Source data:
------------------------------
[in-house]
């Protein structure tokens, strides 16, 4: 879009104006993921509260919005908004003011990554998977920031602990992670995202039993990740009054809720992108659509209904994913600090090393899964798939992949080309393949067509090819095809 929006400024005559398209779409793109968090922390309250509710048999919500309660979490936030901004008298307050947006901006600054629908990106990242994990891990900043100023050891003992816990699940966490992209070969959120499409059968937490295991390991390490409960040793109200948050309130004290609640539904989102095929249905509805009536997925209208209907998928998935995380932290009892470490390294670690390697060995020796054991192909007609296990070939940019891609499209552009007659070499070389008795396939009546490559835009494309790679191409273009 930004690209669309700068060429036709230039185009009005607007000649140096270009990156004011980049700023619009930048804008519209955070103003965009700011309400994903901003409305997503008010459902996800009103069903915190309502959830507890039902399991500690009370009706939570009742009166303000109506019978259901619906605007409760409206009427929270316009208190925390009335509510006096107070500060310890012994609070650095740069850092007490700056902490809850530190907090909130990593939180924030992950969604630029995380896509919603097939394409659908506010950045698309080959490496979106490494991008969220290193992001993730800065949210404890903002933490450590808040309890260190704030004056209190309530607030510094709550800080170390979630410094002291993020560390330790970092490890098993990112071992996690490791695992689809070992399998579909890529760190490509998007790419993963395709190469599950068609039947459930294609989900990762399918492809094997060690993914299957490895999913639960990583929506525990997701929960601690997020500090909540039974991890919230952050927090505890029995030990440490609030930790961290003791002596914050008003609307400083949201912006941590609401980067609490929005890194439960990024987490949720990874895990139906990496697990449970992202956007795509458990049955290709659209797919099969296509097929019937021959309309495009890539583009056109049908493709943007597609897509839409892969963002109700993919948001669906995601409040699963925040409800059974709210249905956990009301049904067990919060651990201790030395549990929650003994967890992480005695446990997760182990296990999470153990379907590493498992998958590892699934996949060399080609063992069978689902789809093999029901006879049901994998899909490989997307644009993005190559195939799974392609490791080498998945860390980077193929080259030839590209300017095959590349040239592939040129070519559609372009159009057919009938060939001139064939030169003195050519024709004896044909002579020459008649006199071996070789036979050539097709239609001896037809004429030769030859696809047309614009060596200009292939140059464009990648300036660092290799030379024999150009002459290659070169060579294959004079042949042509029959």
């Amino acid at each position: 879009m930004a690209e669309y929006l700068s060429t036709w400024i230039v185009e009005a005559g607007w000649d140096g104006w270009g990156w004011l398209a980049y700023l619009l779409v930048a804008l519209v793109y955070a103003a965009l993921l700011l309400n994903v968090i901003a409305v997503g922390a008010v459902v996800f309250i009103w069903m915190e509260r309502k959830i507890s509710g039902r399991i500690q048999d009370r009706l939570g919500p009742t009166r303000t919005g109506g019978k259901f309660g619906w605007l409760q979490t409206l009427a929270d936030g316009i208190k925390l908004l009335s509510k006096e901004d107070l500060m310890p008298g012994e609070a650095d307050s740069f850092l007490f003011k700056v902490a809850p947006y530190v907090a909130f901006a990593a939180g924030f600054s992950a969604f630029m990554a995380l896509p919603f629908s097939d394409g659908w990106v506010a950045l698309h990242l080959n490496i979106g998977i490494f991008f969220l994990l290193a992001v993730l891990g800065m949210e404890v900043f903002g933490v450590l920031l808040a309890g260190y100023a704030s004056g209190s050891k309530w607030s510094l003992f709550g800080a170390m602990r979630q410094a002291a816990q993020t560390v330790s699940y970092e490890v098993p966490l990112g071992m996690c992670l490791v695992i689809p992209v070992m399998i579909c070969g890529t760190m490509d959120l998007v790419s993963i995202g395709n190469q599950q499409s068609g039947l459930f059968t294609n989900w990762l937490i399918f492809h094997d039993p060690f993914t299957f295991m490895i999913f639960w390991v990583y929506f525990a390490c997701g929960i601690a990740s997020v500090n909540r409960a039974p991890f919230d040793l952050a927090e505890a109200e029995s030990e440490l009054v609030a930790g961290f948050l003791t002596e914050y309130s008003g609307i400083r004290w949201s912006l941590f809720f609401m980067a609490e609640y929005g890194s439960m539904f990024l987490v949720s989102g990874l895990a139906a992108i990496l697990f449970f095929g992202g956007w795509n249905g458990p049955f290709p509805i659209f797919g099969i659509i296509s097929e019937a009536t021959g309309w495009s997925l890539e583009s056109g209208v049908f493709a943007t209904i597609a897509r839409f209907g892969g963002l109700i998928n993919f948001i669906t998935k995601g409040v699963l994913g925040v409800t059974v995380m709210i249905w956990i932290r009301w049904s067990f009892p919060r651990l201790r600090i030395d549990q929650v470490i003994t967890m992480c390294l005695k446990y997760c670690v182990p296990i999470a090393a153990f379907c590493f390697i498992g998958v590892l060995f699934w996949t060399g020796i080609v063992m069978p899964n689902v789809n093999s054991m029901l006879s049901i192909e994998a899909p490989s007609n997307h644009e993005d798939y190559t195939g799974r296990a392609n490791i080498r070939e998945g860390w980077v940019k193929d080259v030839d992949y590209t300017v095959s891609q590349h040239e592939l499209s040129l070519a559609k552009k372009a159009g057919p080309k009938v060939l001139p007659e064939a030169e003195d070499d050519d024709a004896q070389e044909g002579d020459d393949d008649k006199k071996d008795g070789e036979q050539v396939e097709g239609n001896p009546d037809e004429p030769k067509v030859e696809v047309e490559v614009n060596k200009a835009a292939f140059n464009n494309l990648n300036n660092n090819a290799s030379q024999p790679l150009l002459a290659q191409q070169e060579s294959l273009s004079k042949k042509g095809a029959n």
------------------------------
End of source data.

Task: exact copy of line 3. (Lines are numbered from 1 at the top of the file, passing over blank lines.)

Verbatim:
């Amino acid at each position: 879009m930004a690209e669309y929006l700068s060429t036709w400024i230039v185009e009005a005559g607007w000649d140096g104006w270009g990156w004011l398209a980049y700023l619009l779409v930048a804008l519209v793109y955070a103003a965009l993921l700011l309400n994903v968090i901003a409305v997503g922390a008010v459902v996800f309250i009103w069903m915190e509260r309502k959830i507890s509710g039902r399991i500690q048999d009370r009706l939570g919500p009742t009166r303000t919005g109506g019978k259901f309660g619906w605007l409760q979490t409206l009427a929270d936030g316009i208190k925390l908004l009335s509510k006096e901004d107070l500060m310890p008298g012994e609070a650095d307050s740069f850092l007490f003011k700056v902490a809850p947006y530190v907090a909130f901006a990593a939180g924030f600054s992950a969604f630029m990554a995380l896509p919603f629908s097939d394409g659908w990106v506010a950045l698309h990242l080959n490496i979106g998977i490494f991008f969220l994990l290193a992001v993730l891990g800065m949210e404890v900043f903002g933490v450590l920031l808040a309890g260190y100023a704030s004056g209190s050891k309530w607030s510094l003992f709550g800080a170390m602990r979630q410094a002291a816990q993020t560390v330790s699940y970092e490890v098993p966490l990112g071992m996690c992670l490791v695992i689809p992209v070992m399998i579909c070969g890529t760190m490509d959120l998007v790419s993963i995202g395709n190469q599950q499409s068609g039947l459930f059968t294609n989900w990762l937490i399918f492809h094997d039993p060690f993914t299957f295991m490895i999913f639960w390991v990583y929506f525990a390490c997701g929960i601690a990740s997020v500090n909540r409960a039974p991890f919230d040793l952050a927090e505890a109200e029995s030990e440490l009054v609030a930790g961290f948050l003791t002596e914050y309130s008003g609307i400083r004290w949201s912006l941590f809720f609401m980067a609490e609640y929005g890194s439960m539904f990024l987490v949720s989102g990874l895990a139906a992108i990496l697990f449970f095929g992202g956007w795509n249905g458990p049955f290709p509805i659209f797919g099969i659509i296509s097929e019937a009536t021959g309309w495009s997925l890539e583009s056109g209208v049908f493709a943007t209904i597609a897509r839409f209907g892969g963002l109700i998928n993919f948001i669906t998935k995601g409040v699963l994913g925040v409800t059974v995380m709210i249905w956990i932290r009301w049904s067990f009892p919060r651990l201790r600090i030395d549990q929650v470490i003994t967890m992480c390294l005695k446990y997760c670690v182990p296990i999470a090393a153990f379907c590493f390697i498992g998958v590892l060995f699934w996949t060399g020796i080609v063992m069978p899964n689902v789809n093999s054991m029901l006879s049901i192909e994998a899909p490989s007609n997307h644009e993005d798939y190559t195939g799974r296990a392609n490791i080498r070939e998945g860390w980077v940019k193929d080259v030839d992949y590209t300017v095959s891609q590349h040239e592939l499209s040129l070519a559609k552009k372009a159009g057919p080309k009938v060939l001139p007659e064939a030169e003195d070499d050519d024709a004896q070389e044909g002579d020459d393949d008649k006199k071996d008795g070789e036979q050539v396939e097709g239609n001896p009546d037809e004429p030769k067509v030859e696809v047309e490559v614009n060596k200009a835009a292939f140059n464009n494309l990648n300036n660092n090819a290799s030379q024999p790679l150009l002459a290659q191409q070169e060579s294959l273009s004079k042949k042509g095809a029959n």